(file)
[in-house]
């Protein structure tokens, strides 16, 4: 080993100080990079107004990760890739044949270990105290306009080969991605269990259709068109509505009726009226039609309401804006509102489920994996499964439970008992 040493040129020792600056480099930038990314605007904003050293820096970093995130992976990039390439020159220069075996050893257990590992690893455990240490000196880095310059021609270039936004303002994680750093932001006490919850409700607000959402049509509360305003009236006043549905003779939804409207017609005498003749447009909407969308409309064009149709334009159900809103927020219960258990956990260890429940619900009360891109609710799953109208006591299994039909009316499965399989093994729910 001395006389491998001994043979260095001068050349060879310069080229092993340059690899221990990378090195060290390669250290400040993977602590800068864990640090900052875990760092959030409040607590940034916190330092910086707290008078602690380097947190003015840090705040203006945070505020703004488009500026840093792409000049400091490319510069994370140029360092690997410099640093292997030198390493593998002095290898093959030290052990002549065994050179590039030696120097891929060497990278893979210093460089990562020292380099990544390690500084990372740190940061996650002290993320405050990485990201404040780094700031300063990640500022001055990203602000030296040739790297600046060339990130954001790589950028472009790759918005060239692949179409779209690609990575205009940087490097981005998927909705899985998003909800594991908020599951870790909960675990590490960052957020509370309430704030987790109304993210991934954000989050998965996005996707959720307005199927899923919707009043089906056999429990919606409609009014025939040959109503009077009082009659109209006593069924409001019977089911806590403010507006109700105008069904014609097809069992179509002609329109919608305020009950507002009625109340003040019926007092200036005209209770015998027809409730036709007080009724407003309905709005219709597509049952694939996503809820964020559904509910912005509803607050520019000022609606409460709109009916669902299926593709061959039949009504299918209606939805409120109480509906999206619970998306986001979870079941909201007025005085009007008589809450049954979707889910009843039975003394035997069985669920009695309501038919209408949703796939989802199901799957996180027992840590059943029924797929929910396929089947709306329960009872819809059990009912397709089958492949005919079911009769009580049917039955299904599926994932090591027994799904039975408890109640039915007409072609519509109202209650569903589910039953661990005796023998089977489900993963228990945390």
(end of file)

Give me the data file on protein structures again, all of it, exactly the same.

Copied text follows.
[in-house]
């Protein structure tokens, strides 16, 4: 080993100080990079107004990760890739044949270990105290306009080969991605269990259709068109509505009726009226039609309401804006509102489920994996499964439970008992 040493040129020792600056480099930038990314605007904003050293820096970093995130992976990039390439020159220069075996050893257990590992690893455990240490000196880095310059021609270039936004303002994680750093932001006490919850409700607000959402049509509360305003009236006043549905003779939804409207017609005498003749447009909407969308409309064009149709334009159900809103927020219960258990956990260890429940619900009360891109609710799953109208006591299994039909009316499965399989093994729910 001395006389491998001994043979260095001068050349060879310069080229092993340059690899221990990378090195060290390669250290400040993977602590800068864990640090900052875990760092959030409040607590940034916190330092910086707290008078602690380097947190003015840090705040203006945070505020703004488009500026840093792409000049400091490319510069994370140029360092690997410099640093292997030198390493593998002095290898093959030290052990002549065994050179590039030696120097891929060497990278893979210093460089990562020292380099990544390690500084990372740190940061996650002290993320405050990485990201404040780094700031300063990640500022001055990203602000030296040739790297600046060339990130954001790589950028472009790759918005060239692949179409779209690609990575205009940087490097981005998927909705899985998003909800594991908020599951870790909960675990590490960052957020509370309430704030987790109304993210991934954000989050998965996005996707959720307005199927899923919707009043089906056999429990919606409609009014025939040959109503009077009082009659109209006593069924409001019977089911806590403010507006109700105008069904014609097809069992179509002609329109919608305020009950507002009625109340003040019926007092200036005209209770015998027809409730036709007080009724407003309905709005219709597509049952694939996503809820964020559904509910912005509803607050520019000022609606409460709109009916669902299926593709061959039949009504299918209606939805409120109480509906999206619970998306986001979870079941909201007025005085009007008589809450049954979707889910009843039975003394035997069985669920009695309501038919209408949703796939989802199901799957996180027992840590059943029924797929929910396929089947709306329960009872819809059990009912397709089958492949005919079911009769009580049917039955299904599926994932090591027994799904039975408890109640039915007409072609519509109202209650569903589910039953661990005796023998089977489900993963228990945390």